The New York State Senate passed a bill on Wednesday that would give East Hampton commercial fishermen what officials say is some much needed relief.
The bill would help commercial fishermen by allowing them to aggregate their
daily catch limits over a seven day period and conserve fuel passed the
Senate, with just one vote against it, according to New York State Senator Kenneth P. LaValle, R-C-I, Port Jefferson, who sponsored the bill.
LaValle's office said his bill "allows fishermen, for example, to catch three times the daily catch limit on Monday and two times the limit on Wednesday and then stay off the water until the following Monday when a consecutive period of seven days is complete." According to the bill individuals with different fishing licenses would also be allowed to go out and catch each of their daily limits from the same boat, which is currently prohibited.
“Fuel for running a fishing boat is extremely costly, and significantly cuts into the already slim profits of fishermen," LaValle said in a statement on Wednesday. "This bill allows fishermen to conserve fuel since they would be allowed to aggregate their daily catch limits over a seven day period.”
Danny Lester, a bayman from Amagansett, said the bill will help commercial fishermen, from small outfits like him to the big draggers out of Montauk, save money. "This is going to be better for everybody," he said.
"Say if I have a limit, I'm allowed 100 pounds a day, at the end of the week it's 700 pounds. Who cares if you do it one day or seven days?," Lester said. "If a fishermen does it in say three days instead of seven days, he's goign to make more money doing that because he is going to burn less fuel."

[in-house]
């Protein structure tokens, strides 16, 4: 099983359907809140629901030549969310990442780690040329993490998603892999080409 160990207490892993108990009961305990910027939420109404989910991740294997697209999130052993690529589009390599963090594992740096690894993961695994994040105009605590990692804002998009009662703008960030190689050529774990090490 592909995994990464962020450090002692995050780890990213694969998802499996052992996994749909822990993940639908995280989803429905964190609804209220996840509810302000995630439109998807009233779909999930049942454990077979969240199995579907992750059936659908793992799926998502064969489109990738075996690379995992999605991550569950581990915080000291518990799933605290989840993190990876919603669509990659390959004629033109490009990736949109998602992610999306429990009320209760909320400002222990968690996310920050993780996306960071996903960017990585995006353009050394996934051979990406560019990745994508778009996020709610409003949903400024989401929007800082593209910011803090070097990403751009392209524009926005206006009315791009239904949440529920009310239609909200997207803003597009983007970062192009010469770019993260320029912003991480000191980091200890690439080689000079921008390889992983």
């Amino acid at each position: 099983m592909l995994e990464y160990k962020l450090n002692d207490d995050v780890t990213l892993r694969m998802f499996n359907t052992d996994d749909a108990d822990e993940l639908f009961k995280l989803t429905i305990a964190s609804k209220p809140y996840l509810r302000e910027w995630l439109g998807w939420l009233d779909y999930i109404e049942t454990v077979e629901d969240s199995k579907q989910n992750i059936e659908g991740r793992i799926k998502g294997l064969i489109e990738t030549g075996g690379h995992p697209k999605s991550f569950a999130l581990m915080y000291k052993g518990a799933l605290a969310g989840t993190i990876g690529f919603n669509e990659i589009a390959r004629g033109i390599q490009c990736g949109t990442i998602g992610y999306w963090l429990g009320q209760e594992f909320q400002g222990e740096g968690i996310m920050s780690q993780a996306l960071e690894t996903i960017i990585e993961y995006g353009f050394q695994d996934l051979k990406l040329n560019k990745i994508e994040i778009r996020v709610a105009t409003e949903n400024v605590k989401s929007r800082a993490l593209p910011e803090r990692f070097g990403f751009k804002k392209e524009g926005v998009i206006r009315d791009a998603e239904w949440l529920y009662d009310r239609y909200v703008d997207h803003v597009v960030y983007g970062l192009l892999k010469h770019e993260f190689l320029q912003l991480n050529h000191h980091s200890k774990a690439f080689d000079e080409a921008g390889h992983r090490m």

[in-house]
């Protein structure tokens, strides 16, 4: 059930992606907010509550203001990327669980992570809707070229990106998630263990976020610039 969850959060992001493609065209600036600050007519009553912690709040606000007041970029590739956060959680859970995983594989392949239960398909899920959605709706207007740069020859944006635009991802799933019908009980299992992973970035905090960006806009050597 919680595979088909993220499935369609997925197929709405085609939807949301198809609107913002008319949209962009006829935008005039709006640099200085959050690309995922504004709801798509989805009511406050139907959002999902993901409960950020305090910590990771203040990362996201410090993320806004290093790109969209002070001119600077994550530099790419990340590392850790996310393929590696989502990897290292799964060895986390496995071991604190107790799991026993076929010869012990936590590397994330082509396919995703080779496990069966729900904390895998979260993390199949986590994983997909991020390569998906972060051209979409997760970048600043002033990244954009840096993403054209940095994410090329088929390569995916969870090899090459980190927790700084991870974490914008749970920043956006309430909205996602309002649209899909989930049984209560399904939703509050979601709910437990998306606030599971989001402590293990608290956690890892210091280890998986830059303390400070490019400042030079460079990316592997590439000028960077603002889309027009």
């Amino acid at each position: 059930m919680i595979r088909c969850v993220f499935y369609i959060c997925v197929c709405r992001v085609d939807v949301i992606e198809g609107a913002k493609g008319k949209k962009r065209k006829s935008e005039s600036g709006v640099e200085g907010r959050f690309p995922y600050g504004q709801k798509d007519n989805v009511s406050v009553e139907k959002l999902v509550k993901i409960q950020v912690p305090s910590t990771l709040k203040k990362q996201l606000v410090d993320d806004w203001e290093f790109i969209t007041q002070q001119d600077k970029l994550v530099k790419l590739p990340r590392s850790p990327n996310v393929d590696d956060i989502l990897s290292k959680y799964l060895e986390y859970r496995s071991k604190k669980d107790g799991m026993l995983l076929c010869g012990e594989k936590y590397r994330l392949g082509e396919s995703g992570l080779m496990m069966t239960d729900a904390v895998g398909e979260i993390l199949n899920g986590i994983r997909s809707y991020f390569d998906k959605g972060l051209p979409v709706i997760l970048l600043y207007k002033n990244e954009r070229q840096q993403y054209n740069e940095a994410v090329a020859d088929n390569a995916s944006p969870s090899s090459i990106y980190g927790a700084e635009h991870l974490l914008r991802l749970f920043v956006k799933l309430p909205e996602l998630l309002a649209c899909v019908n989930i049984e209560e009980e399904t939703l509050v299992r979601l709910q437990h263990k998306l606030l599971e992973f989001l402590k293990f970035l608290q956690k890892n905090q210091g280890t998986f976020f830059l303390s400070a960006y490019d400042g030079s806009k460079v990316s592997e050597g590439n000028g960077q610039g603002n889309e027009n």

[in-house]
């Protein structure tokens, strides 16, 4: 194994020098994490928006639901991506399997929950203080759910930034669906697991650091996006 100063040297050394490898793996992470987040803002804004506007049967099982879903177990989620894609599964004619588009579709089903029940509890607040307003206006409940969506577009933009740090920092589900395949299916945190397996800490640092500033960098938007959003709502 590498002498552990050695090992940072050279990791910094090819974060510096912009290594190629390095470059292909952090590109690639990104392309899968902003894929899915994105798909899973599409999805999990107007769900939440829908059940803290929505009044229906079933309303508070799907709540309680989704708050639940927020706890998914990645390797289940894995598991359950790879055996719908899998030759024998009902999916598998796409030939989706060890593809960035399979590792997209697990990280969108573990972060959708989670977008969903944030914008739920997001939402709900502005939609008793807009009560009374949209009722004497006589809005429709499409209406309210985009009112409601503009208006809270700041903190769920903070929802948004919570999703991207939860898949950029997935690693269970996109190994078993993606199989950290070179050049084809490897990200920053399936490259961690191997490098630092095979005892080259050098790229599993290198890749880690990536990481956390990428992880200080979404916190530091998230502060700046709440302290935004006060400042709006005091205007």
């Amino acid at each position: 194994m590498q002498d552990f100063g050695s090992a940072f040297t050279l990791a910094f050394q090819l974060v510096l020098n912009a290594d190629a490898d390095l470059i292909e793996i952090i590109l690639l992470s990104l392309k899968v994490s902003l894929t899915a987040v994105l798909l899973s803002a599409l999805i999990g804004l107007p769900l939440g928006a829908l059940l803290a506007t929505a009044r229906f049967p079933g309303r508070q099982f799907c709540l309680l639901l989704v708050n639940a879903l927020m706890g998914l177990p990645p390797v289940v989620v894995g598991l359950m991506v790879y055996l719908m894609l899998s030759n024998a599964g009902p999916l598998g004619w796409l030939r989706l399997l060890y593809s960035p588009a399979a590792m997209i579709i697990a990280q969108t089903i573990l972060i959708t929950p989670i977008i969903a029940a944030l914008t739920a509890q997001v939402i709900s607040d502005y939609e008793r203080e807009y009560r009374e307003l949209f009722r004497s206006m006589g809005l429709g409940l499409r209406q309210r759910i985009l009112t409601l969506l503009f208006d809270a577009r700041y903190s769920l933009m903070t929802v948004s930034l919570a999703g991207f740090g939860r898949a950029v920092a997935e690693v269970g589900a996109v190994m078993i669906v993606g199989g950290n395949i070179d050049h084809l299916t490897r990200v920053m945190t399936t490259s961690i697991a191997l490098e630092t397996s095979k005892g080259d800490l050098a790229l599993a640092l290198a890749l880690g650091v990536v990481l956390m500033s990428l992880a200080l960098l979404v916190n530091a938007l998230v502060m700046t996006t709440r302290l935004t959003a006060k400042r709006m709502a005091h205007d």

"It's better for you, better for the environment," he said. It also helps commercial fishermen, like himself, with small boats, because when the weather doesn't cooperate, he can't go out. "If we miss three or four days, we take a hit."
Daniel G. Rodgers, a Riverhead attorney who is representing Lester and about a dozen other fishermen on the East End in legal battles against the State Department of Environmental Conservation, said he is thankful that "common sense has finally prevailed" in the fishing industry.
"Sen. LaValle's legislation saves energy, saves the environment and saves fish (by catch, fewer have to be thrown back)," Rodgers said on Thursday. "It is astonishing how practical this solution is. Unfortunately, it merely reflects just how dysfunctional our current laws are in relation to fishermen and women on Long Island. It's time for change."
The bill also has support from local government officials. "I want to thank Sen. LaValle for once again coming up with a practical solution to a business issue. This is a win-win for the commercial fisherman, for the fisheries and for the environment," East Hampton Town Supervisor Bill Wilkinson said. "Now that the Senate has passed this bill, I encourage the Assembly to support the leadership of Assemblyman Thiele and then on to the Governor."
The bill would sunset on Jan. 1, 2015, when the success of the bill would be re-evaluated. If necessary, the bill could be extended, LaValle's office said.
The bill will now move onto the New York State Assembly, where Assemblyman Fred Thiele is sponsoring it.